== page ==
Last week, we showed that today's post-war era record-high debt is slated to double as a share of the economy over the next three decades, while four major government trust funds are projected to be insolvent in half that time. The Congressional Budget Office's (CBO) projections assume spending continues at scheduled levels even when trust funds deplete their reserves; our projections show that making the trust fund funds solvent could slow the growth of the debt this decade and stabilize the debt thereafter.
Under CBO's current law baseline, debt held by the public is projected to rise from 77 percent of Gross Domestic Product (GDP) this year – already higher than any time since the aftermath of World War II – to 89 percent of GDP after a decade and 150 percent of GDP after three decades. Under that same baseline, the Highway Trust Fund (HTF) will be exhausted by 2021, the Social Security Disability Insurance (SSDI) trust fund by 2023, the Medicare Hospital Insurance (HI) trust fund by 2025, and the Social Security Old-Age & Survivors Insurance (OASI) trust fund by 2031.
Status of Major Trust Funds
|Exhaustion Date||Annual Deficit In Exhaustion Year||Percent Cut At Insolvency|
|Highway Trust Fund (combined)||2021||$18 billion (0.1% of GDP)||32%|
|Medicare Hospital Insurance Trust Fund||2025||$63 billion (0.2% of GDP)||13%|
|Social Security Disability Insurance Trust Fund||2023||$31 billion (0.1% of GDP)||17%|
|Social Security Old-Age & Survivors Insurance Trust Fund||2031||$530 billion (1.6% of GDP)||29%|
|Addendum: Theoretical Combined Social Security Trust Funds||2030||$540 billion (1.7% of GDP)||27%|
Source: Congressional Budget Office, CRFB calculations.
While the law calls for deep immediate cuts to these programs upon trust fund depletion, CBO's baseline measures what would happen if spending and benefits continued to be funded out of general revenue.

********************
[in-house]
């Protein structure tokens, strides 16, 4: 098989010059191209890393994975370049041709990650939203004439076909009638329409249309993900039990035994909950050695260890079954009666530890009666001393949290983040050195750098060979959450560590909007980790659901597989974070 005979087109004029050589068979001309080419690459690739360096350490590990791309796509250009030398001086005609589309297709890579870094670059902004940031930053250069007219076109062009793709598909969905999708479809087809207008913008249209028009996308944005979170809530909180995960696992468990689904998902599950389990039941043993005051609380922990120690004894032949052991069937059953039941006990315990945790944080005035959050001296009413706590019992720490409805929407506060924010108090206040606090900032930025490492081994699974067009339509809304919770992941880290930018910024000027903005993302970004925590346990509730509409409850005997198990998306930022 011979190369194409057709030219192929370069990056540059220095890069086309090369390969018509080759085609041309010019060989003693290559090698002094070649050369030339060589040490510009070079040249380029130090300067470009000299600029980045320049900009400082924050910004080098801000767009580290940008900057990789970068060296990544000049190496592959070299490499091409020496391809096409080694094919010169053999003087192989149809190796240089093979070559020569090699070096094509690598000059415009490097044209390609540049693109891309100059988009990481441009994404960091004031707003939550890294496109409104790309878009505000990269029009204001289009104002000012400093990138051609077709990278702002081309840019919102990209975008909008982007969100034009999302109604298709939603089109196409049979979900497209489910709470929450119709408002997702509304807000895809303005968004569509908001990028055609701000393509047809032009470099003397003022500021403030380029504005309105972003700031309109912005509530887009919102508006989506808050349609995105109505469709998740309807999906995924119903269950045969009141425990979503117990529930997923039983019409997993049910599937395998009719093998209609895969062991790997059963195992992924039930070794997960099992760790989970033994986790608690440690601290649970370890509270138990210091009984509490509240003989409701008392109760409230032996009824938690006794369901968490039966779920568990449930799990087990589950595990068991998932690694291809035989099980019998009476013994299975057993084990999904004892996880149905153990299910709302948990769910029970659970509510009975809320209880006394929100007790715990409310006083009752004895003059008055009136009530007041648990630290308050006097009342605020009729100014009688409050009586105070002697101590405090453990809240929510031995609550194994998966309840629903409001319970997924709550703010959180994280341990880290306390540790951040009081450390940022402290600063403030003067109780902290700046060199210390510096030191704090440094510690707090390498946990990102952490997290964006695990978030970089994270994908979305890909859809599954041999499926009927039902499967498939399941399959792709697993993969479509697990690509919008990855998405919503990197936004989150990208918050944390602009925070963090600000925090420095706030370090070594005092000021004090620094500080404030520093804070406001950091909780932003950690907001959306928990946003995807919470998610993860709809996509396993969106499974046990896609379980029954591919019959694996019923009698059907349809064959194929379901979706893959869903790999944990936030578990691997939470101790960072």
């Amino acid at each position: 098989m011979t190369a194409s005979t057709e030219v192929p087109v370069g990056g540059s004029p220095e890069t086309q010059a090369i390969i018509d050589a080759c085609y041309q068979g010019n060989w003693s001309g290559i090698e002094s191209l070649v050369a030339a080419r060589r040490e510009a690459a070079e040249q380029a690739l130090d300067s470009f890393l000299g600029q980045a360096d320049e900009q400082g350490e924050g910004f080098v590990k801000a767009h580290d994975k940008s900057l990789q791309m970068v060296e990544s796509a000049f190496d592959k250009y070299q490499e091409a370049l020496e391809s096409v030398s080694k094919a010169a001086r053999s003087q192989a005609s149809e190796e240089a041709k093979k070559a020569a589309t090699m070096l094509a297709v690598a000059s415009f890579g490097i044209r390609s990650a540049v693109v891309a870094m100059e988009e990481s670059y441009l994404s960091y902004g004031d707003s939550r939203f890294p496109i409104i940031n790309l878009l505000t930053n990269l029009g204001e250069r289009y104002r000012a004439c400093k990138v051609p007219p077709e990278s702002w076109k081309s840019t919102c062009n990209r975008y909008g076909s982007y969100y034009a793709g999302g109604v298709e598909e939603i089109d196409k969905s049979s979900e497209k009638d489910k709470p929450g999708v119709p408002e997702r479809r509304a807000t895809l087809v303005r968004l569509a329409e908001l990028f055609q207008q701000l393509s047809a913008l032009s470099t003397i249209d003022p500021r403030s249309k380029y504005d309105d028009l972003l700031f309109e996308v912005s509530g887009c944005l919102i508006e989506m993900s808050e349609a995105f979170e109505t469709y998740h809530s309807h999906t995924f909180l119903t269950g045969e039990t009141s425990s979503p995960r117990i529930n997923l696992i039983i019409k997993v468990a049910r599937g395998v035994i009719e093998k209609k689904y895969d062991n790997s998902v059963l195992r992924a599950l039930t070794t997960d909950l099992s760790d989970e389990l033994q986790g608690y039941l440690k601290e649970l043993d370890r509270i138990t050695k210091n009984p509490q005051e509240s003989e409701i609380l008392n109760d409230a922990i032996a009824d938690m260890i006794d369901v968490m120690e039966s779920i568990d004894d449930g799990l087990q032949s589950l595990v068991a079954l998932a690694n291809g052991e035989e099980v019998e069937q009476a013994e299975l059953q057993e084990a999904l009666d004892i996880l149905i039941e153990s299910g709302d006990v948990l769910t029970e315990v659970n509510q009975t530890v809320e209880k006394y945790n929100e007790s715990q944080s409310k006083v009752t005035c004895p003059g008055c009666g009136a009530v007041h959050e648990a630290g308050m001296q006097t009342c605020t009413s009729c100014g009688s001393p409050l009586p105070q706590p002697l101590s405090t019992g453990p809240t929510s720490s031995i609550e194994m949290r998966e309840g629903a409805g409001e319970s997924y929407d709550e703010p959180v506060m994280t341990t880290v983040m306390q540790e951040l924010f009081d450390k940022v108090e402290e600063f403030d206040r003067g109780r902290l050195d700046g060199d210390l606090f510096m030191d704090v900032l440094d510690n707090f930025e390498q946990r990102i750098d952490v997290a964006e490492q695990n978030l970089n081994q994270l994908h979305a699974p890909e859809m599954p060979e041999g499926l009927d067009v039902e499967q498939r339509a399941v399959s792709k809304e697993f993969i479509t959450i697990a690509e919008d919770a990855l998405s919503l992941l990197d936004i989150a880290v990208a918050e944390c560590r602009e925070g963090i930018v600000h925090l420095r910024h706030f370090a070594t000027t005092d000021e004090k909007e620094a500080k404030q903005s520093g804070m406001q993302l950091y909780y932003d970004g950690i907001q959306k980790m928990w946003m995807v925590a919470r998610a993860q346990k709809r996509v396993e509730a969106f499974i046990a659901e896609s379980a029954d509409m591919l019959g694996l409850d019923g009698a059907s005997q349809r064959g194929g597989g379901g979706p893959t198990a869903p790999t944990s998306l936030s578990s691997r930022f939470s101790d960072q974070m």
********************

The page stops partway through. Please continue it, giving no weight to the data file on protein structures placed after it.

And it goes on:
CBO also shows what would happen if Social Security were made solvent* upon trust fund depletion. By CBO's estimate, making Social Security solvent would substantially slow debt growth, leading it to rise to 111 percent of GDP after three decades rather than 150 percent. Most of this reduction is due to less debt issuance from eliminating Social Security deficits; some comes from an increase in the size of the economy because of that lower debt.
What if the HTF and HI trust funds were also made solvent, in addition to the SSDI and OASI trust funds? We call this our "TRUSTGO scenario," and under this scenario we estimate debt would ultimately stabilize. Specifically, we project debt would reach 87 percent of GDP (rather than 89 percent under current law) by the end of the decade, peak at 90 percent of GDP in 2029 (rather than 93 percent), and decline slightly to 84 percent (rather than 150 percent) by 2047. This reduction is mostly driven by reduced deficits from all major trust funds but also by an additional increase in GDP by 2047.
Importantly, these estimates are rough. CBO does not provide specific data on long-term HI trust fund spending or HTF spending or revenue. For our estimate, we assume that HI spending after 2027 grows with total Medicare spending, HTF spending grows with GDP, and HTF revenue continues to decline slightly over time as it does in CBO's ten-year projections.
We also make a simplifying assumption that each trust fund's spending and revenue are brought in line on an annual basis in each year after insolvency. It is likely (and preferable) that actual plans to ensure solvency would act at least a little bit in advance of the insolvency date, so it is possible the path of debt would be flatter. It is also possible that policymakers would leave the trust funds with surplus funds, which would involve more total deficit reduction than we assume here. On the other hand, it is possible that policymakers will fund trust funds in part with budgetary gimmicks or even explicit general revenue transfers, which would worsen the above scenario. It is also likely that trust funds will be made solvent in part through higher payroll and gas taxes, which would likely lead to somewhat lower income tax collection and therefore also worsen the above scenario.
Still, our projections make clear that policymakers can make significant progress in fixing the debt by making Social Security, Medicare, and the Highway Trust Fund solvent. Of course, the longer they wait to act, the more painful any solvency plan will be and the harder enacting it will become.
*CBO specifically estimates a scenario where Social Security spending is limited to revenue in the year the trust funds become insolvent. The results would be similar if a tax increase of the same size were used.